It's then that you might discover the help section of the app that explains why you might receive unexpected results. It's a long list. Perhaps you ate a lot of carbs a few days ago, and only now are they starting to be burnt. Perhaps you fasted for too long. That's right, fasting means you burn into fat reserves; but fasting for too long means your body resurfaces some fat and burns that instead. What is this magical cross-over point? Who knows.
Should You Buy the Lumen?
Lumen is a fascinating device, and really simple to use. If you're looking for a way to measure your metabolism for whatever reason, this is the only consumer-accessible way to do it. There's nothing else comparable on the market. Lumen excels, for me, as an educational tool and motivational aid. Ok, I haven't lost much weight yet, but it's only been a month, and I'm not strictly following the meal plans either.
Of course, the Lumen itself won't actually "hack your metabolism": it's just a CO2 measurement device. It'll assess what fuel it thinks you're currently burning, and it's up to you to act upon that.
But for me, the numbers didn't always add up. The device gives you a discrete score of 1-5; but for me, most of the time, it was just 2-4. Sometimes the scores just didn't make sense at all. Lots of carbs the night before; 1. Fasting for most of the day; 4. Ultimately, I struggled to connect what little data the device did give me to any real-world actionable targets. The only actionable data I did get was to have a low-carb day. Every. Single. Day.
Perhaps I'm just not seeing the bigger picture. But usually, when a score is this vague and opaque, it means the underlying data is either unreliable or so derived as to be meaningless.
It's Also $19/Month
I left this point until last because I suspect you might have stopped reading otherwise. You see, Lumen isn't just a one-off device purchase: it's a $19/month subscription fee once your initial term expires (or the equivalent in your currency, £19 a month in the UK).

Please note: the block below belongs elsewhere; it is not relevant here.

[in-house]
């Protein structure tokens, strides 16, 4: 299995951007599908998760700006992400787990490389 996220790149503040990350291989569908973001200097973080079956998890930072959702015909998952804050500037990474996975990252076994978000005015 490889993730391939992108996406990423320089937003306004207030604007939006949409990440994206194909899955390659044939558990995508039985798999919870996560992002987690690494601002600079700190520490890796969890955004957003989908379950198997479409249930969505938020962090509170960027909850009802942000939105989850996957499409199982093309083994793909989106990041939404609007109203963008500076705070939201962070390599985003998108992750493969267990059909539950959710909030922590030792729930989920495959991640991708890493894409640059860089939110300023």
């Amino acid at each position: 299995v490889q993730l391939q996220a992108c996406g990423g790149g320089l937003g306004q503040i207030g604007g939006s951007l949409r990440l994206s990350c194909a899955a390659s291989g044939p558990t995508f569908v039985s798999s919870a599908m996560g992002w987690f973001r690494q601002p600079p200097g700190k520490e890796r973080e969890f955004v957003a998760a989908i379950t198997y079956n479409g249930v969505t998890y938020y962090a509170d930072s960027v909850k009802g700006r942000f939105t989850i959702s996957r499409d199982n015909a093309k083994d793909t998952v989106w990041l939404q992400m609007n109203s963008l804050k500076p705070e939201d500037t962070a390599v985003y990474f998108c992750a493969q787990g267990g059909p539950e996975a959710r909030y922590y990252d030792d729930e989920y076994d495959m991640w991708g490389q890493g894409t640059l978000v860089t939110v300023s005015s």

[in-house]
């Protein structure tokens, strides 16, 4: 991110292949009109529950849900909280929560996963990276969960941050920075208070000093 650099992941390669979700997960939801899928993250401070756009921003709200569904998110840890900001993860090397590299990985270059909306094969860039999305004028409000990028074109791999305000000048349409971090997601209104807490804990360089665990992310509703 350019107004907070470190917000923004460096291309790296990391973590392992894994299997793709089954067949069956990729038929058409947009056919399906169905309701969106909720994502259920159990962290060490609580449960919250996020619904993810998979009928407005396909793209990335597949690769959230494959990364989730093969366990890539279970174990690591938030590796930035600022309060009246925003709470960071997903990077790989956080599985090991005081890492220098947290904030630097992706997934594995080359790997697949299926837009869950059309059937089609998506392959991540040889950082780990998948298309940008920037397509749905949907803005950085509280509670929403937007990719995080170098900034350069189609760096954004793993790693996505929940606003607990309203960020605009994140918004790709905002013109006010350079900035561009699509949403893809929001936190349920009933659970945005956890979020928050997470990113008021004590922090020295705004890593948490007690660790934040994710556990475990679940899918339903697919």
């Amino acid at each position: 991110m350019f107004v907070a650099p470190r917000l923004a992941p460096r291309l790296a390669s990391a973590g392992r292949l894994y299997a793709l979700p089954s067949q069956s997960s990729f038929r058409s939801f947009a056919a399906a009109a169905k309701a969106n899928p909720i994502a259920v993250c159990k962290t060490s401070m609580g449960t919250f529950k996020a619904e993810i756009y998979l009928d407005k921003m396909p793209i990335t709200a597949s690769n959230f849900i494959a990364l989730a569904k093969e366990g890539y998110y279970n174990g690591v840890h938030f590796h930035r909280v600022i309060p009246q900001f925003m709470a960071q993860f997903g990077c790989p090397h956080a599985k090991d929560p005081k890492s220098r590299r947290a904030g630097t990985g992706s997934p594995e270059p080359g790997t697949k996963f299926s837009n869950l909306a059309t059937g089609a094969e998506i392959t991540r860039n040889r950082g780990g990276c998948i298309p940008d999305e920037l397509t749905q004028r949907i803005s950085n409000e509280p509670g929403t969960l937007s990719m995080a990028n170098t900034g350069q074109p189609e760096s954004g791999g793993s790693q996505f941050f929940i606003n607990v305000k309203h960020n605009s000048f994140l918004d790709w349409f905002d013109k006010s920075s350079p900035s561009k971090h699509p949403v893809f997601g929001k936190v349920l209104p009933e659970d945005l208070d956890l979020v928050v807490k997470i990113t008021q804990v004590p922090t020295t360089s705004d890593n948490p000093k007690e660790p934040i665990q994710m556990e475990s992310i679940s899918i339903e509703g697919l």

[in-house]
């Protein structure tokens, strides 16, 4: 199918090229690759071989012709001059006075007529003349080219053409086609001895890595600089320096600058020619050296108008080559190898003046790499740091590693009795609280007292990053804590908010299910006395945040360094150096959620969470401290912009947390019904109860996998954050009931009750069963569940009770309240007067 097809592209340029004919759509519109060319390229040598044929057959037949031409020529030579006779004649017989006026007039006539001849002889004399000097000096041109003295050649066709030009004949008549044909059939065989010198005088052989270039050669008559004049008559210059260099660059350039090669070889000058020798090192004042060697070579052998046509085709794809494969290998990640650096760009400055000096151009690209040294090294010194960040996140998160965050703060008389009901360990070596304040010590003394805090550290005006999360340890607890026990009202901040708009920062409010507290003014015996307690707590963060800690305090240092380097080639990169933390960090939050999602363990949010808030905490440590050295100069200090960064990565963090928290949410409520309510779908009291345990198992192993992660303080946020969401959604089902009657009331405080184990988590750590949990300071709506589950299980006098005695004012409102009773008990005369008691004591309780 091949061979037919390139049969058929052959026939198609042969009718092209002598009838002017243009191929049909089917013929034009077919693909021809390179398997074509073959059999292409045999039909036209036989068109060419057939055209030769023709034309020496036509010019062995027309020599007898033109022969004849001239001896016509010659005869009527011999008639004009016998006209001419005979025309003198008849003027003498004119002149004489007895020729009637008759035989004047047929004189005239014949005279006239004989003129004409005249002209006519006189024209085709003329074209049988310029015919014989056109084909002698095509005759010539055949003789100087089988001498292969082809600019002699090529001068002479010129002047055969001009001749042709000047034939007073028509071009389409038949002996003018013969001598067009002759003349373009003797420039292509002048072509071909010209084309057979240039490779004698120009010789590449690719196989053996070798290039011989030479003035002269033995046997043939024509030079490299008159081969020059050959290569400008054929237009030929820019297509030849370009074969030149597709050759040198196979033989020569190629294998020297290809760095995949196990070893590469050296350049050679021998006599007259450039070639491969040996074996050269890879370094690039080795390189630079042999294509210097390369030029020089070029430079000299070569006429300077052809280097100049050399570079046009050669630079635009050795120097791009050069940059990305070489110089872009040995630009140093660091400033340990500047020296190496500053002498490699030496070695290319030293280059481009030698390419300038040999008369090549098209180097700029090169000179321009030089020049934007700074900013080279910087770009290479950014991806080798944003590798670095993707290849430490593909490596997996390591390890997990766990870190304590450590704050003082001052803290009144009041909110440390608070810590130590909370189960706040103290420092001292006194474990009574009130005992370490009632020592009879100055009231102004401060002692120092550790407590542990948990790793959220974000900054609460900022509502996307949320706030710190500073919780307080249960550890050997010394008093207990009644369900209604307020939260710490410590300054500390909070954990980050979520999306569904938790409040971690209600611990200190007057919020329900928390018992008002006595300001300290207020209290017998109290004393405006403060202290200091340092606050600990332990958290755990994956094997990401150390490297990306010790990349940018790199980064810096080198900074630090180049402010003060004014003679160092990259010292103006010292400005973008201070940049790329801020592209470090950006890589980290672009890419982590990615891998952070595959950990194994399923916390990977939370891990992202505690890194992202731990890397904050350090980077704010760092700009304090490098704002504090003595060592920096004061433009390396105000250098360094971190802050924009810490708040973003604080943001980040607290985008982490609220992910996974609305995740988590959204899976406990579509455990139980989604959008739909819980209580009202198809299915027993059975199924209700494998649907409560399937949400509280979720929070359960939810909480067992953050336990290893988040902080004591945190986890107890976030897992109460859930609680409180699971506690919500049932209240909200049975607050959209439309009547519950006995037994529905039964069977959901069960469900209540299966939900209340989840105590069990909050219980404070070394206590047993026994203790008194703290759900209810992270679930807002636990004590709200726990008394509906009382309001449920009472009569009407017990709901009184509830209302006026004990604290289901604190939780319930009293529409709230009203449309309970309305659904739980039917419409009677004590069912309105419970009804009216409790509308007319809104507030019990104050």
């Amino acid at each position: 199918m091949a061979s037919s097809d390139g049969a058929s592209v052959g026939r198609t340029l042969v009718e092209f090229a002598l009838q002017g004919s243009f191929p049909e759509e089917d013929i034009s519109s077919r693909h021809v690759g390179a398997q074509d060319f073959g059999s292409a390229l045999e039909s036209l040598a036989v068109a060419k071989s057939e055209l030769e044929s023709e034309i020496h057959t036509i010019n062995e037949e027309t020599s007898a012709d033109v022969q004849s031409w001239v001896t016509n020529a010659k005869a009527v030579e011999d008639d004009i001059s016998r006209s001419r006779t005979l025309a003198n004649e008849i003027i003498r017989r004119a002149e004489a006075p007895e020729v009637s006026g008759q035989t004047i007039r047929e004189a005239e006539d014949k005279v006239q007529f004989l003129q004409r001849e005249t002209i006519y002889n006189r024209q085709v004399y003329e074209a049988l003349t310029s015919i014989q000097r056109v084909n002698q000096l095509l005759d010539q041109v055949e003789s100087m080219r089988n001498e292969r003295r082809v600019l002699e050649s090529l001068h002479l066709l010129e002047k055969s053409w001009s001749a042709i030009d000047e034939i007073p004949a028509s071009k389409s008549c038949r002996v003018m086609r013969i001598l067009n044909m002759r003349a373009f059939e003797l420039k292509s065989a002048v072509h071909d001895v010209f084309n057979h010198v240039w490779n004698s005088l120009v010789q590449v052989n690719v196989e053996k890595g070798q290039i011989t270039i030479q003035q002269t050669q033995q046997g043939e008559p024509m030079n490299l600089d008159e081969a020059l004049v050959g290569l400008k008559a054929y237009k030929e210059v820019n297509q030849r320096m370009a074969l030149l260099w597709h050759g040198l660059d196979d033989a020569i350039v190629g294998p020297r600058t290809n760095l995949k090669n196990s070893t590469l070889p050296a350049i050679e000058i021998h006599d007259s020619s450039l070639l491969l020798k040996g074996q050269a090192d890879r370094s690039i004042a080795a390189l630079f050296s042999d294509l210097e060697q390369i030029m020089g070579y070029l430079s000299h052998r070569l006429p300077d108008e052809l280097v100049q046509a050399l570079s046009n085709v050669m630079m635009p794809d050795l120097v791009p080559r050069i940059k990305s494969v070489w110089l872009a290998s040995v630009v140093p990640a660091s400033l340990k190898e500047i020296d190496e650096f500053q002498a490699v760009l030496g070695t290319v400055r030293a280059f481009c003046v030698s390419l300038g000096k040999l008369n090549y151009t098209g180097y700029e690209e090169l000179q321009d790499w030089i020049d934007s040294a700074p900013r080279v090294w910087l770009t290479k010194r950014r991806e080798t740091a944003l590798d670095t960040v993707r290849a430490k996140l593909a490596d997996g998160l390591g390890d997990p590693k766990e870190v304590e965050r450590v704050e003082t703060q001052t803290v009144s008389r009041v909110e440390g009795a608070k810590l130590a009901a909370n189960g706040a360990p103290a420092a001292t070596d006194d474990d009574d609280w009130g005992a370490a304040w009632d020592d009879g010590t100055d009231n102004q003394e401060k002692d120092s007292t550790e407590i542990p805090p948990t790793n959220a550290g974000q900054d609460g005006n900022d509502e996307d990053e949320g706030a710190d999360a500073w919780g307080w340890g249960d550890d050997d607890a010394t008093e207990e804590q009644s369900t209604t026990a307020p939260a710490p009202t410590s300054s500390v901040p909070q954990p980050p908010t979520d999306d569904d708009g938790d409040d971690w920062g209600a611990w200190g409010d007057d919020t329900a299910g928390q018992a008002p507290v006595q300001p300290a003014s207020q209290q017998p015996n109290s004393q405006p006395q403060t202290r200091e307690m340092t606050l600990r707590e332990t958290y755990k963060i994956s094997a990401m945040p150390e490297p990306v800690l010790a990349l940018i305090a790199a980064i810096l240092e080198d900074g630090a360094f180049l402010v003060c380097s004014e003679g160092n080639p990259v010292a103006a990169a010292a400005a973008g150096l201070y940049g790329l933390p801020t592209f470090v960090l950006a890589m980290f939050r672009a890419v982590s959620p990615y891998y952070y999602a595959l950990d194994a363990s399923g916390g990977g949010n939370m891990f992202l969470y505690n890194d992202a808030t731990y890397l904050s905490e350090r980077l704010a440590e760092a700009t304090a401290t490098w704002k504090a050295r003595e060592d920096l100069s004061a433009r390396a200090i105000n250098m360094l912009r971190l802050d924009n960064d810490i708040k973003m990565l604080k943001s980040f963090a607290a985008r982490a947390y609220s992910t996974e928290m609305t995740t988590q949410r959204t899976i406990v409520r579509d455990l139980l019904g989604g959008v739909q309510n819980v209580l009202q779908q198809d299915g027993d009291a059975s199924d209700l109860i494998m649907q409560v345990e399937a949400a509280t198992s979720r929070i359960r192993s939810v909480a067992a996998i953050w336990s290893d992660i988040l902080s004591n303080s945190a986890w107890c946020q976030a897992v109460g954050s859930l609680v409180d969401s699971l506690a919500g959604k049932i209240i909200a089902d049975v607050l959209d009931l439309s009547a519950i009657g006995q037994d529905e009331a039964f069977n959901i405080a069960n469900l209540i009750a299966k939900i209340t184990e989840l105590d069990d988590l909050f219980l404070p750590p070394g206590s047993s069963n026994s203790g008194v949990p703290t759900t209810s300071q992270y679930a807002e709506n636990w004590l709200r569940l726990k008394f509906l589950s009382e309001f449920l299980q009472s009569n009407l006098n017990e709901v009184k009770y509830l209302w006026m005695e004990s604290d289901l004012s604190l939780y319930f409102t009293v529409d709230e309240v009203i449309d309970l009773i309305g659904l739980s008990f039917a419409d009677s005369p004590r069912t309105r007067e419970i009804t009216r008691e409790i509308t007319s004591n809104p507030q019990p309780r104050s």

Pay $200 upfront, and you get a 3-month subscription included; $250 will get you 6 months; $300 will get you a full year of service. But after that, you'll need to pay $19/month to continue using the device. That doesn't mean continue paying to keep access to premium features. The device will simply stop working.
I find this pricing to be entirely unjustifiable. If it were either one or the other, I wouldn't hesitate to recommend the Lumen. Pay $300 for an innovative device that measures CO2 output? Sure. Pay $19/month, even if that meant a six-month initial commitment, and get this simple bit of hardware for free? Absolutely. But paying $300 upfront, then $240 per year for the rest of your life, assuming you want to keep using it? That's a bit much.
It's just not clear what this continuous subscription pays for. I haven't seen the recipes updating in the month since I began using it. Sure, the app runs in the cloud, but I can't see any reason for it to do so, other than to make it easy to disable your device when you stop paying. There is no ongoing personal assistant to motivate you or assess your data. There are no live fitness classes like you'd get with a Peloton or Apple Fitness subscription. If there is a solid algorithm behind the device, it could be run locally on your smartphone.
On the other hand, some people are more than happy to spend $40/month on a box containing a book and some bath salts, so in the grand scheme of things, if the Lumen proves to be a useful tool for you and you have the money to spare, then perhaps it's worth it after all.